• form a clear picture of overall literacy and numeracy achievement – from individual school level to regional and national level, and use this to help raise achievement for all learners
  • use data to support more powerful and focused working relationships between learners, parents, schools and teachers, and the Ministry of Education
  • target valuable support and learning resources to where they are most needed.

Do all schools have the same standards?

Yes. The same national standards and Ngā Whanaketanga Rumaki will be used by all New Zealand schools and kura with children in Years 1 to 8. Each school and kura must make sure standards are assessed and reported consistently across the whole school or kura. The Education Review Office (ERO) checks that each school and kura has systems in place that provide national consistency.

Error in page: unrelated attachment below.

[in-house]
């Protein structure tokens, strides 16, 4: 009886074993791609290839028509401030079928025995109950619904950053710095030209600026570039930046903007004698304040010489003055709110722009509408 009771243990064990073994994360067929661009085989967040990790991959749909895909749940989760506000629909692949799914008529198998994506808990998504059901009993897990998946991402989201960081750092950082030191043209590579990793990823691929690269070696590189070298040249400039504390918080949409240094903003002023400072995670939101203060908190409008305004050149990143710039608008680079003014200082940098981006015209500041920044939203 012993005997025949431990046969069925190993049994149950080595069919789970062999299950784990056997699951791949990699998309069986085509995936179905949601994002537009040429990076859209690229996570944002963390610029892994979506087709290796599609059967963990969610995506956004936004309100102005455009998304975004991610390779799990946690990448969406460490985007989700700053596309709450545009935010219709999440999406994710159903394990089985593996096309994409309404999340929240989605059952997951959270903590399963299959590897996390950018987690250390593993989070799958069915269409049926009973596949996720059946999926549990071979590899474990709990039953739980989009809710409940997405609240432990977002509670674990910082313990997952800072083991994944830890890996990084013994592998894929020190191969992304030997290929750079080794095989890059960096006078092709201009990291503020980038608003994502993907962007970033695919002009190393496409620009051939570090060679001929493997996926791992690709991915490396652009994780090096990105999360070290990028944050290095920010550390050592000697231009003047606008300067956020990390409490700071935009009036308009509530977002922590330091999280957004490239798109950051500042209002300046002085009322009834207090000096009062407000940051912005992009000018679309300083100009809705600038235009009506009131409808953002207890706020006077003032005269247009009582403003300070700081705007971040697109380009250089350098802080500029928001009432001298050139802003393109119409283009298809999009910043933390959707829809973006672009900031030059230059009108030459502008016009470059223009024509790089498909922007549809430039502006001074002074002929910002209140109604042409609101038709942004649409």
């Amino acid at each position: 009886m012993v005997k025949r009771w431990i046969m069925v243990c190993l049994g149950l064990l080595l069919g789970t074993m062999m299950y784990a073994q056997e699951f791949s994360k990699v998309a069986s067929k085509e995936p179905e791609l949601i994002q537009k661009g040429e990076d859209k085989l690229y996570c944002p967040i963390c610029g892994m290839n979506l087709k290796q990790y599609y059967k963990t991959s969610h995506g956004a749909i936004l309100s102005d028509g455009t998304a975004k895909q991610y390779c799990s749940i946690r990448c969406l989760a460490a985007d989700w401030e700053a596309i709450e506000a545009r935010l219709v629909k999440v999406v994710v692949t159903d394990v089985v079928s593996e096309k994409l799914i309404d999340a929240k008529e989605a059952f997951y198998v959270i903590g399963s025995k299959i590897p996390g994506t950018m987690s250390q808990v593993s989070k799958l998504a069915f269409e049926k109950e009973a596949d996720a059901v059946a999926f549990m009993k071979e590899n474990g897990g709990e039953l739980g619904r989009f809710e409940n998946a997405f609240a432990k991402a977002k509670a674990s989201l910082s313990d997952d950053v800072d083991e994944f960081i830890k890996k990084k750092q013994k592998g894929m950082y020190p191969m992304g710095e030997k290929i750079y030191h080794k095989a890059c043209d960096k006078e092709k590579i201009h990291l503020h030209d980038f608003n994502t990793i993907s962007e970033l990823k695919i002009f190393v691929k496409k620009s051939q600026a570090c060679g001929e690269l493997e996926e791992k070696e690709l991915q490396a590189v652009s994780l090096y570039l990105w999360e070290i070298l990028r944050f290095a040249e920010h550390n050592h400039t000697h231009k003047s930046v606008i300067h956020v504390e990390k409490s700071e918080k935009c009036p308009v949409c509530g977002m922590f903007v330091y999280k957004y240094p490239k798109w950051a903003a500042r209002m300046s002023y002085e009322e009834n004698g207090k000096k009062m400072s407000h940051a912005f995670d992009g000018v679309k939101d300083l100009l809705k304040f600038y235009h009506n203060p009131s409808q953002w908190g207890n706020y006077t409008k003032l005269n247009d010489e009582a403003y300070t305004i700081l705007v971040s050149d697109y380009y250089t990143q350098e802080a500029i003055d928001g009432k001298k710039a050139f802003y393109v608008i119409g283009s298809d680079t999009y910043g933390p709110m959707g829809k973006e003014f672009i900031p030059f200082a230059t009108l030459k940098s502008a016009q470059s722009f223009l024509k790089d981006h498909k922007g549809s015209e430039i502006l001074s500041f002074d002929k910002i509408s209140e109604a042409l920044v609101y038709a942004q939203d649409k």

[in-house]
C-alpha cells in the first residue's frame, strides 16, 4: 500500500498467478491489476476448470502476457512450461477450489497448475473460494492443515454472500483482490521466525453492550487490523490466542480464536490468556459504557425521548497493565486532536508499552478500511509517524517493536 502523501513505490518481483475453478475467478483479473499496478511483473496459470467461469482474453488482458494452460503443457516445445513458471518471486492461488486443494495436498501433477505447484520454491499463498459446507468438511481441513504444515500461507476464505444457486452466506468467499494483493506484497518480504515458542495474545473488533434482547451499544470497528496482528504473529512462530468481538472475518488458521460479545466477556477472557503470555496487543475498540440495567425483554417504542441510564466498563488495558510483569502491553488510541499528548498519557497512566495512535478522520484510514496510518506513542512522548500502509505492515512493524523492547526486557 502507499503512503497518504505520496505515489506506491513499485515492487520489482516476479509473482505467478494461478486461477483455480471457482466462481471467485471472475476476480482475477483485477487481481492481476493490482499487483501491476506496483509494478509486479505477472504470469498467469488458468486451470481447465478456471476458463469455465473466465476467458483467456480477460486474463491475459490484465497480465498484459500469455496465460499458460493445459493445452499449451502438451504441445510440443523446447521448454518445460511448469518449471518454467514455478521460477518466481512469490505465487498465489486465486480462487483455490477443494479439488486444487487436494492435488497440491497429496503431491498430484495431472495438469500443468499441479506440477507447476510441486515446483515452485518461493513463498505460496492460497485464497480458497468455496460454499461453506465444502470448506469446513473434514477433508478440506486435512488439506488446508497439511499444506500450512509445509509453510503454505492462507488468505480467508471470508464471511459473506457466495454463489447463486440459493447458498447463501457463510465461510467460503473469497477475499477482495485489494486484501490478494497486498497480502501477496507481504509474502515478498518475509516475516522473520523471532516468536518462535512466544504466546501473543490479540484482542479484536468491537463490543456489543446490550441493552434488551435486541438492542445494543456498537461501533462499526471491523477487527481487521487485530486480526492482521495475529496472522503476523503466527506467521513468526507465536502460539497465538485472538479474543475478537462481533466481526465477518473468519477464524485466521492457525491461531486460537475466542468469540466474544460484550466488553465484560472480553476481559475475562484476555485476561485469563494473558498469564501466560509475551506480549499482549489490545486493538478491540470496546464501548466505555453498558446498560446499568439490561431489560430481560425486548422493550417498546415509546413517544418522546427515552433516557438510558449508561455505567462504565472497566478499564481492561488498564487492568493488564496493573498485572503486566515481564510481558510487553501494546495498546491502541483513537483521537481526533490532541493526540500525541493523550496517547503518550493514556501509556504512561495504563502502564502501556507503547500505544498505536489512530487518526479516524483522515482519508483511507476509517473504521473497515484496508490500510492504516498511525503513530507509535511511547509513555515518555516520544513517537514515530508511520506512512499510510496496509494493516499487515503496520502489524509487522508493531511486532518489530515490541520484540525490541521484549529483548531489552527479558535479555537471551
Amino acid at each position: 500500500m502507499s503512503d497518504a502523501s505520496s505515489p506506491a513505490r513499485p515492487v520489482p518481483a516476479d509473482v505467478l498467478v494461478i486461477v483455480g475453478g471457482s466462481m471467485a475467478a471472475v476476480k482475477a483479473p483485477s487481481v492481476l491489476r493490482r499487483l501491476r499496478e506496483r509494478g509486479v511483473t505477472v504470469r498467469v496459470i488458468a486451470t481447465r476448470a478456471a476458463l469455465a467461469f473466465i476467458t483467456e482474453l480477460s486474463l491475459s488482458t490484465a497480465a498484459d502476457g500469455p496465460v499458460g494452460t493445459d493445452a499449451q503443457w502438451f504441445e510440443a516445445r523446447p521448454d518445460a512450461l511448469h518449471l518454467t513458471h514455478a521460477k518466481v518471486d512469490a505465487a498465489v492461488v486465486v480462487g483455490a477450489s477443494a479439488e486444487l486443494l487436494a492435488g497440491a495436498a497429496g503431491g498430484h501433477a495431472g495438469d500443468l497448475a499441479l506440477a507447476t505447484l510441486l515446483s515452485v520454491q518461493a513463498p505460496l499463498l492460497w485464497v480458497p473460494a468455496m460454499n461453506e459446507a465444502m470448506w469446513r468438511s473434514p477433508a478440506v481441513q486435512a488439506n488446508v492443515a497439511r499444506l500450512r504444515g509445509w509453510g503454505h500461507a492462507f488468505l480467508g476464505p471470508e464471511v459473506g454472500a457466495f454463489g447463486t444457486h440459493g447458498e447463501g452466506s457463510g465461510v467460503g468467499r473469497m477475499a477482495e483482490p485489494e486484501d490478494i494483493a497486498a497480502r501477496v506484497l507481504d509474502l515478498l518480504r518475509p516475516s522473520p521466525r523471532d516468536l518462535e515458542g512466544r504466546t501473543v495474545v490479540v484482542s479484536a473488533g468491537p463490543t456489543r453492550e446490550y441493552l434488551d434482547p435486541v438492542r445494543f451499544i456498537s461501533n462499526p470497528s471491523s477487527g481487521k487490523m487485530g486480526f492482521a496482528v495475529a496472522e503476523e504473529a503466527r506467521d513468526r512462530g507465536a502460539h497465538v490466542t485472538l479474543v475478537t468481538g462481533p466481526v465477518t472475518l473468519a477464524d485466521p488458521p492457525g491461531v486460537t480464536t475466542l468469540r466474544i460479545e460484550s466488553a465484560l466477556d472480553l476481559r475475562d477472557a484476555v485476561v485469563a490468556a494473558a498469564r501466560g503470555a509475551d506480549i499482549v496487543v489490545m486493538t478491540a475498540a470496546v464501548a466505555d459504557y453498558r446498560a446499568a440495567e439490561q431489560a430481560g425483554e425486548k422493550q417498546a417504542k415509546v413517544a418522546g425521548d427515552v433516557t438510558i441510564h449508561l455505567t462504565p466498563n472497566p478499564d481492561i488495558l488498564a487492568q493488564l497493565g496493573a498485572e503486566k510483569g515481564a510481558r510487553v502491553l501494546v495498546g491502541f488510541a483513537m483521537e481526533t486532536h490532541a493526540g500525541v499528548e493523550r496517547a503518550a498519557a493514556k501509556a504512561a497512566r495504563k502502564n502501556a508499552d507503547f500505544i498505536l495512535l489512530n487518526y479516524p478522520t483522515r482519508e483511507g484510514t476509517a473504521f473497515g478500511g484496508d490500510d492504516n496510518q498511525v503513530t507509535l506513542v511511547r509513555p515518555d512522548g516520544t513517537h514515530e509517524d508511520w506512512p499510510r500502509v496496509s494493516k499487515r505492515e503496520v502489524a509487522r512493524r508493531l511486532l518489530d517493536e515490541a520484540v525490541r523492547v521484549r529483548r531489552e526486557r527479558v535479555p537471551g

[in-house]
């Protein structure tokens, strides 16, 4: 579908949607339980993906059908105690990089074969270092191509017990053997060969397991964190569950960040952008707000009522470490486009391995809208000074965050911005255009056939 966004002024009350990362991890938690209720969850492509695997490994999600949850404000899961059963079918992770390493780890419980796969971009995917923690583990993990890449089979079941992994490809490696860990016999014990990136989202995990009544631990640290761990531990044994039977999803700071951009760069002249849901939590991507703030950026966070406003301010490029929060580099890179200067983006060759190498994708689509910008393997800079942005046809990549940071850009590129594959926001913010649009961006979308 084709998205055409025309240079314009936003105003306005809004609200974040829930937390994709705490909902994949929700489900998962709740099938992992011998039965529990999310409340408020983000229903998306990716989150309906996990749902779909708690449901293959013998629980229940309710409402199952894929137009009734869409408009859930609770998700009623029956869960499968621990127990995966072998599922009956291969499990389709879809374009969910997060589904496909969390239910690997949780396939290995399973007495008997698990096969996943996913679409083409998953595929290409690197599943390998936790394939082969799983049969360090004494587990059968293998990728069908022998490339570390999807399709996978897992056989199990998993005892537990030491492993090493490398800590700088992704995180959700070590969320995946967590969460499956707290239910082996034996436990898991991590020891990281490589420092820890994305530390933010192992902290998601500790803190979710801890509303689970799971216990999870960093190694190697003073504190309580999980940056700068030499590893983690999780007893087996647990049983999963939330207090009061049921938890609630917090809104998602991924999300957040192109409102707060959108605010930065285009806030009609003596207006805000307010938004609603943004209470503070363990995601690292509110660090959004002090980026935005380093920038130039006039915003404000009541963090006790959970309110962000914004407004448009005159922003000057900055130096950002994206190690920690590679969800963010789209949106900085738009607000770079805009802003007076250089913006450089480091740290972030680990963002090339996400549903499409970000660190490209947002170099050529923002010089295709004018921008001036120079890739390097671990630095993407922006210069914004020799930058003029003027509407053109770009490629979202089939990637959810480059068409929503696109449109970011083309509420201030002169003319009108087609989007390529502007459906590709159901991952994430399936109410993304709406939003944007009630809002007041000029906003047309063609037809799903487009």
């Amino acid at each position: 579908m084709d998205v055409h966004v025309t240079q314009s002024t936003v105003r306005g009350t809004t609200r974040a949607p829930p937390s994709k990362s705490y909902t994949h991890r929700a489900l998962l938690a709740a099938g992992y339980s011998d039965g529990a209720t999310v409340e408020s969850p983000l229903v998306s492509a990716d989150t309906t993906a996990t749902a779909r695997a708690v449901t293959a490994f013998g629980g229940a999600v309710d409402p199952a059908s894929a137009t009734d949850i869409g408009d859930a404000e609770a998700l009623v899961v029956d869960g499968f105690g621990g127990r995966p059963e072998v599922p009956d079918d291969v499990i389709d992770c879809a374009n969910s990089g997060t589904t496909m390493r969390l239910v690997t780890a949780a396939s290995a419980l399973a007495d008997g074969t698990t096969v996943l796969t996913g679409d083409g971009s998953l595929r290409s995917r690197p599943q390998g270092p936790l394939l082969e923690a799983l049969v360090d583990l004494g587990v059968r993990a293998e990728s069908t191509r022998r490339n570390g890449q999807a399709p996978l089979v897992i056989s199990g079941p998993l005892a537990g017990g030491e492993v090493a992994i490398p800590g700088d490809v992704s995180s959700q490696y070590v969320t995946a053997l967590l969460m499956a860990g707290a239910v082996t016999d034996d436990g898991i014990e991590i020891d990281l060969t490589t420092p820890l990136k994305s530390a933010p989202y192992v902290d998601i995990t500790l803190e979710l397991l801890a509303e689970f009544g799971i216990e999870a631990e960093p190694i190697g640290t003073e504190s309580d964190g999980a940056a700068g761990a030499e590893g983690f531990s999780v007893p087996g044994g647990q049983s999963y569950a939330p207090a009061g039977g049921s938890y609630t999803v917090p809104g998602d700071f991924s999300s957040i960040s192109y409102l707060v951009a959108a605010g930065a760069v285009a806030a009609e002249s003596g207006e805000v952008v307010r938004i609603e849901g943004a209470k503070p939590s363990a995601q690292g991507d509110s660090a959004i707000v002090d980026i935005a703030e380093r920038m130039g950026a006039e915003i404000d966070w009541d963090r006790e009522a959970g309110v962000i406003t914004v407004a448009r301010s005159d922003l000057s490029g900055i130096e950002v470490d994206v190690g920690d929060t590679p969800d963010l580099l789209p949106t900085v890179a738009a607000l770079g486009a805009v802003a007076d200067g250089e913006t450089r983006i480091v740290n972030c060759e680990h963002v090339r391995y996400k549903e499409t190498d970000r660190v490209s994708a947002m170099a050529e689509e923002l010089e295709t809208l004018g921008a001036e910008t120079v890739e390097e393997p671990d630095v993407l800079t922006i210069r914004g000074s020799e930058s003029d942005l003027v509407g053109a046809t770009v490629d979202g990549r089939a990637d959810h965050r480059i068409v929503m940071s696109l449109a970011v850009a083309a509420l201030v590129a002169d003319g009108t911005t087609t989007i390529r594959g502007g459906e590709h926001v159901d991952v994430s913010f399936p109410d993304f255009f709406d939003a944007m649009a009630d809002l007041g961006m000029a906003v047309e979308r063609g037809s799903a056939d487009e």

How will the teacher work out where my child is at?

There is not one set test to assess children. The teacher will track your child’s progress and achievement in reading, writing and maths (and oral language under Ngā Whanaketanga Rumaki) throughout the school year, and across other areas of the curriculum. They already assess your child's progress in a variety of ways, such as:

  • using a range of formal tests and assessments
  • watching your child working in the classroom
  • talking with them about their learning
  • having children assess their own and each other’s work.

and use these to assess your child's reading, writing and maths against National Standards and Ngā Whanaketanga Rumaki.

Some children will need more time and support to work towards the expected standard. The teacher will work with you and your child to help your child achieve their learning goals.

How will I know how my child is doing?

Schools and kura are required to report in writing at least twice a year to students and their parents, families and whānau. They will report on your child’s progress and achievement in relation to the whole curriculum, and National Standards in reading, writing and mathematics or Ngā Whanaketanga Rumaki in pānui (reading), kōrero (oral language), tuhituhi (writing) and pāngarau (mathematics). Schools and kura may choose to report these together or separately. How this is done is up to the school and will differ.